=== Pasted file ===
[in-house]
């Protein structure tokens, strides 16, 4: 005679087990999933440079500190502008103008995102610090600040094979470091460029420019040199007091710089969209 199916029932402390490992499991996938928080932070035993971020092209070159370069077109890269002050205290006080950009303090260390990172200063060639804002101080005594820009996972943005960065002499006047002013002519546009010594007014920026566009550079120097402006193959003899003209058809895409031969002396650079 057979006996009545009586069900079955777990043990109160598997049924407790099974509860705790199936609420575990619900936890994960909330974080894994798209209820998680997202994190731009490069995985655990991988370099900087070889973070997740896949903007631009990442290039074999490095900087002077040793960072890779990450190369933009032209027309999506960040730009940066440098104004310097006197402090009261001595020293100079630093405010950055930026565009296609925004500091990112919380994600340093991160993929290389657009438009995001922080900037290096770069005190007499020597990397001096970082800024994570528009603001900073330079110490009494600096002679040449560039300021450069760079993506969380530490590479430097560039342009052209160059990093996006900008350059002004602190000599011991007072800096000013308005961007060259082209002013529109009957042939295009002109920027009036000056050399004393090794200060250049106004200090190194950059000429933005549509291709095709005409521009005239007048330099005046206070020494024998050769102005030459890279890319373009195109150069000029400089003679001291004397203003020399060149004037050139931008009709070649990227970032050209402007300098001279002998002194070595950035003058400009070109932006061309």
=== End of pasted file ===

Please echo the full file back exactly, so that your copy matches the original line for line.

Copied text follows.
[in-house]
């Protein structure tokens, strides 16, 4: 005679087990999933440079500190502008103008995102610090600040094979470091460029420019040199007091710089969209 199916029932402390490992499991996938928080932070035993971020092209070159370069077109890269002050205290006080950009303090260390990172200063060639804002101080005594820009996972943005960065002499006047002013002519546009010594007014920026566009550079120097402006193959003899003209058809895409031969002396650079 057979006996009545009586069900079955777990043990109160598997049924407790099974509860705790199936609420575990619900936890994960909330974080894994798209209820998680997202994190731009490069995985655990991988370099900087070889973070997740896949903007631009990442290039074999490095900087002077040793960072890779990450190369933009032209027309999506960040730009940066440098104004310097006197402090009261001595020293100079630093405010950055930026565009296609925004500091990112919380994600340093991160993929290389657009438009995001922080900037290096770069005190007499020597990397001096970082800024994570528009603001900073330079110490009494600096002679040449560039300021450069760079993506969380530490590479430097560039342009052209160059990093996006900008350059002004602190000599011991007072800096000013308005961007060259082209002013529109009957042939295009002109920027009036000056050399004393090794200060250049106004200090190194950059000429933005549509291709095709005409521009005239007048330099005046206070020494024998050769102005030459890279890319373009195109150069000029400089003679001291004397203003020399060149004037050139931008009709070649990227970032050209402007300098001279002998002194070595950035003058400009070109932006061309």